Okay, so he didn't know the Madame De Pompadour was a ship. But seeing the name might have reminded him that he had a romance with the historical Madame De Pompadour, and that his adventure with her involved "Out of control repair droids cannibalising human beings."
November 10, 2014 @ 2:45 pm
And in real life hours go by with nothing interesting happening. Not an argument for putting it in a story.
November 10, 2014 @ 2:55 pm
"After the brilliance displayed through the entire conversation, Clara ultimately succeeds on pure dumb luck." But that's the thing. Our immediate impression is that Victorian Clara succeeded through almost miraculous luck. Our second impression (well, mine anyway) is that she succeeded through cleverness — "pond" is such a strange non sequitur to the question asked that might have made the Doctor curious enough to investigate even without the Amy-Rory connection. It is only in hindsight that we know that Clara is the Impossible Girl and the seeming impossibility of her actions arises from the fact that she (subconsciously at this point, it seems) knows about the Doctor's past. The phrase "Impossible Girl" is not yet in our vocabulary, yet Clara has casually done something that Vastra has suggested is impossible.
November 10, 2014 @ 3:23 pm
I want Moffat to start hiring JJ Gauthier.
November 10, 2014 @ 10:44 pm
It would be silly and perhaps a little tone deaf to suggest that he forgets every Master adventure within a few days time, but there it is.
I'm also a little unclear about if he remembers Day of the Moon, even during the two parter they talk about how they can't remember the first part.
November 11, 2014 @ 12:43 am
Though I was only able to get it up a couple of days later and it's a bit of a non-sequitur to appear on the Snowmen post, I've started my series of wrap-ups for the first Capaldi season. I know it's your reminder to go read it anyway, Phil.
It'll be the first of three this week, going through the core ideas Death in Heaven raised for me. I just didn't want it to be buried in the 8,403 comments to your review.
November 11, 2014 @ 1:18 am
Clara is a "Victorian", yes — but as Victoria was on the throne for 65 years, that can mean a lot of different things. Clara comes from 1892, a modern and technologically sophisticated time. I don't think she'd have any difficulty comprehending what a submarine is (Twenty Thousand Leagues Under the Sea had been published in English 20 years before, and the Royal Navy started construction of its first submarines only 8 years later), while the Cold War wouldn't come as a surprise to anyone versed in the pre-WW1 great-power tensions between Britain, France, Germany and Russia.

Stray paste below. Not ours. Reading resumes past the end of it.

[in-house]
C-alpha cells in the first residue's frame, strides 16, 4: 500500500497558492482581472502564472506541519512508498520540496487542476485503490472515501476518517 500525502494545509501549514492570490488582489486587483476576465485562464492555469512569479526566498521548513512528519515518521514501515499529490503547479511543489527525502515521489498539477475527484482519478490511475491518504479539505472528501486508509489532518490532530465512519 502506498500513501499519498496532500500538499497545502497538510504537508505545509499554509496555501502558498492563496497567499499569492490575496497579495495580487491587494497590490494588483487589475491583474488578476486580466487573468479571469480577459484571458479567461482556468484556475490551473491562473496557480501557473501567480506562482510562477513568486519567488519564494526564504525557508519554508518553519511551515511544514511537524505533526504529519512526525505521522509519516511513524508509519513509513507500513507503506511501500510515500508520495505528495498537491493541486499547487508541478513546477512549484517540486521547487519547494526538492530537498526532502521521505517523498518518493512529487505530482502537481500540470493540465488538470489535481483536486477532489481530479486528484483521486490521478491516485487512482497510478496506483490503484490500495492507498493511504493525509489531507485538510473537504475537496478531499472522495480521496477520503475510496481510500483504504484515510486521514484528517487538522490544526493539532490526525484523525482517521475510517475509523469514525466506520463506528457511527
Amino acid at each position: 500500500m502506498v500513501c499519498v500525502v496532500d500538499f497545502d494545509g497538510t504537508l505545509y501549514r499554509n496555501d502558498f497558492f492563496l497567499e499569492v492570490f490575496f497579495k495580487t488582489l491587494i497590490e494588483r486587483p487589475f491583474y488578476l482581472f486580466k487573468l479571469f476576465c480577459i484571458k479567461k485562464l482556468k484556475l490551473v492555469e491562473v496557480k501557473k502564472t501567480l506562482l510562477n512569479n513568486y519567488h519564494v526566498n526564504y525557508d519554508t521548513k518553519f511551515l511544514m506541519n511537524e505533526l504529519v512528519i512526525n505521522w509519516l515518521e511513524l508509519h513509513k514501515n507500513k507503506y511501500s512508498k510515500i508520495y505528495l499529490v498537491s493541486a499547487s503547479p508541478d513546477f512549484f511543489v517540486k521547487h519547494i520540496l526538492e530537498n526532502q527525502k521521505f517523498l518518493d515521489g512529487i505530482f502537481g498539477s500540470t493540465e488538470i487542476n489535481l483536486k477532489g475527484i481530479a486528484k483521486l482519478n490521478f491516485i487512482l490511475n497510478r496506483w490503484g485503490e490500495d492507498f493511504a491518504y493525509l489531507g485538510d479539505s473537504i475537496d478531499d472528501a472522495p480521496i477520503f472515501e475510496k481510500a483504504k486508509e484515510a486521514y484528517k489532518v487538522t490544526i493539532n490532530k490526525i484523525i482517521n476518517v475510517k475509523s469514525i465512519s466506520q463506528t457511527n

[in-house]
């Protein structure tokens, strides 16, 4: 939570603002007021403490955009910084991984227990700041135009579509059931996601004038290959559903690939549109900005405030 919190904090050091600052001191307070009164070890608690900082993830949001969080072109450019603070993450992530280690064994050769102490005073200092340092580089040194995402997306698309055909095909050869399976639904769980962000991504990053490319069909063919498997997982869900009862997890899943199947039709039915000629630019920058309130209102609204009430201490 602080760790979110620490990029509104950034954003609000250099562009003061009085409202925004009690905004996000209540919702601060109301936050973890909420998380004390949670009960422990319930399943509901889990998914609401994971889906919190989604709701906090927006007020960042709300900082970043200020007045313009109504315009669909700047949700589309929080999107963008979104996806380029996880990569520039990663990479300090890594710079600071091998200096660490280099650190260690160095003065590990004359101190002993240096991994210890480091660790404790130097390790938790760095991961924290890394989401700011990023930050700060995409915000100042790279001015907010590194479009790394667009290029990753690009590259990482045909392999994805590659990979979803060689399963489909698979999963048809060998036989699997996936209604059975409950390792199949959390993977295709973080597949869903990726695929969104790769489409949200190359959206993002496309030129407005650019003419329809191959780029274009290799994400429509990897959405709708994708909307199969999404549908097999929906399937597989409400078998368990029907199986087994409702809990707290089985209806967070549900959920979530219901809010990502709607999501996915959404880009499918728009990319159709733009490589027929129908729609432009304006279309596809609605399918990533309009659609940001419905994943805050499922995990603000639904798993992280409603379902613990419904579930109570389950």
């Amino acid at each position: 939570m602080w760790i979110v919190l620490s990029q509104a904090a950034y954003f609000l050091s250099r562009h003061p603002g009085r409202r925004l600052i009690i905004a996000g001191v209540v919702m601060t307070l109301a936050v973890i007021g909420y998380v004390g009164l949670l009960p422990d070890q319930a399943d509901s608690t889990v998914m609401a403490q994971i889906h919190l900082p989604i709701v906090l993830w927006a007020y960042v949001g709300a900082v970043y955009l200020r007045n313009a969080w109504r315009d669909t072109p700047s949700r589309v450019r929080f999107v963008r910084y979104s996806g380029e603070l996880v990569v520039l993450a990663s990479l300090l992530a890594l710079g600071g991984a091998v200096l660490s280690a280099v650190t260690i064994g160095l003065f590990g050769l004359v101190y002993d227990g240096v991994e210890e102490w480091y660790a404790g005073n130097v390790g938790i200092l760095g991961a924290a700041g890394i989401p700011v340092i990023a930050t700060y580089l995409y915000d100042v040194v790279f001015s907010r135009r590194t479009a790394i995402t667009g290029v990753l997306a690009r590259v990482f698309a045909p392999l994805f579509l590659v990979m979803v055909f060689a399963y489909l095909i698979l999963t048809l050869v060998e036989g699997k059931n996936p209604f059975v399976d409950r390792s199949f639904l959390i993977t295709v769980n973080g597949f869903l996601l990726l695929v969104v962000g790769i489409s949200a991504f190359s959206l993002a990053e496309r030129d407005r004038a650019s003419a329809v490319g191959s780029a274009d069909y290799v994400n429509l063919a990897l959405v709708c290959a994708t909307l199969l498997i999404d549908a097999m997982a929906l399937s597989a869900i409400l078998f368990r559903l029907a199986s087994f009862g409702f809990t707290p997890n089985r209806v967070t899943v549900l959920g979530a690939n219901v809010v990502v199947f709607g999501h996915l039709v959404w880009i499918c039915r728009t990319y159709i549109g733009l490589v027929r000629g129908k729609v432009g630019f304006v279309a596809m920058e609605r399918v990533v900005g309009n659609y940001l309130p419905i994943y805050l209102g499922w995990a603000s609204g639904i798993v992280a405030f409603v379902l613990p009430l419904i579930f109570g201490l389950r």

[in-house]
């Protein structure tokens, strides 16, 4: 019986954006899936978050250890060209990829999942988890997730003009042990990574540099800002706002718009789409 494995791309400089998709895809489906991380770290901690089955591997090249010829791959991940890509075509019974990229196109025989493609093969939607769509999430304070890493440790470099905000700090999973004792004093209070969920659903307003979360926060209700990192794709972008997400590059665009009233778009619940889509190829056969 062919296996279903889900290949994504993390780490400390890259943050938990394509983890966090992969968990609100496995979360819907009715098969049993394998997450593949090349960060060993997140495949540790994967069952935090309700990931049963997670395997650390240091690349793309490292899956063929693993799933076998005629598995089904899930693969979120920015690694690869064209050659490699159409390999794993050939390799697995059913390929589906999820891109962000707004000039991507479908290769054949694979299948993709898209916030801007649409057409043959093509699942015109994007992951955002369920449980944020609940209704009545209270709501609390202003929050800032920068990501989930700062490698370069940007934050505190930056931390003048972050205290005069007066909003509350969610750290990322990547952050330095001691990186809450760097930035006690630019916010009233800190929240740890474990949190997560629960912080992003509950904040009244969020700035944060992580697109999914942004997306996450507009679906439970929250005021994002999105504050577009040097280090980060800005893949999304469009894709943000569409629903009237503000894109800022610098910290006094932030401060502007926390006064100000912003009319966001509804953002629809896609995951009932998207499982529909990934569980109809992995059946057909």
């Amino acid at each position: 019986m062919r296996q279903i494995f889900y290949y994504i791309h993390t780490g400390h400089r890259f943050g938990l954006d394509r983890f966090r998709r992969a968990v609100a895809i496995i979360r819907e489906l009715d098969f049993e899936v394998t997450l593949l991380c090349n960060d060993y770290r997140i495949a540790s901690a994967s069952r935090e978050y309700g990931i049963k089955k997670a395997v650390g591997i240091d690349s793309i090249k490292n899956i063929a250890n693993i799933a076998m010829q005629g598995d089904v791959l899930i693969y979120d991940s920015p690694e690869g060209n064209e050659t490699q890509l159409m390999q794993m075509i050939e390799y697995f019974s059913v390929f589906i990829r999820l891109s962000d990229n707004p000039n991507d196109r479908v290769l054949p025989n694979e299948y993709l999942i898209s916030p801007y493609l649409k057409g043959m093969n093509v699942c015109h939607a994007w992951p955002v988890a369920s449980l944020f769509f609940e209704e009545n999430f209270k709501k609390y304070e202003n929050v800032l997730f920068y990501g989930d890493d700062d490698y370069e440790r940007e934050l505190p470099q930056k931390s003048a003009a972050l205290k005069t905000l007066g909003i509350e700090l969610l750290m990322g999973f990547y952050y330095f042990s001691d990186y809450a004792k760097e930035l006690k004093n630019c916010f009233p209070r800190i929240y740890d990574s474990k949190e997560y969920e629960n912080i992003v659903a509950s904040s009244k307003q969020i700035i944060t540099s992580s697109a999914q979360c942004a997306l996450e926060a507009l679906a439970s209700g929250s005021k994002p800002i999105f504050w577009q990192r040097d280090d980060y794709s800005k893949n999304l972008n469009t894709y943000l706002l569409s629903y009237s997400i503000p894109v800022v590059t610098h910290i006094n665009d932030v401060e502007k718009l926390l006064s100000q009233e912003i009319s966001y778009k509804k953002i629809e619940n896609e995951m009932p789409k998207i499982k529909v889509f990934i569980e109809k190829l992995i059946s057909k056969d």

November 11, 2014 @ 2:39 am
Yes, after Name of the Doctor we realise that victorian Clara is an echo, and imprint, a fragment of our Clara-prime, as is Oswin. She doesn't know who she is, but there is presumably enough of Clara-prime in there to be able to pick Pond, without consciously recognising its particular importance. So on first viewing that aspect seems like coincidence, but retrospectively it makes sense.
November 11, 2014 @ 2:43 am
Plus the prediction of a world thoroughly dominated by America and Russia had been around at least as early as Tocqueville's Democracy in America of 1835, and was widespread by the end of the century.
Nuclear weapons might be harder to process, but for someone from an era familiar with high explosives, modern-style artillery and rapid technological progress it would really be just a matter of scaling up. The problem, if any, would be one of believability (in physical and psychological terms) rather than of comprehensibility, and, you know, Tardis etc.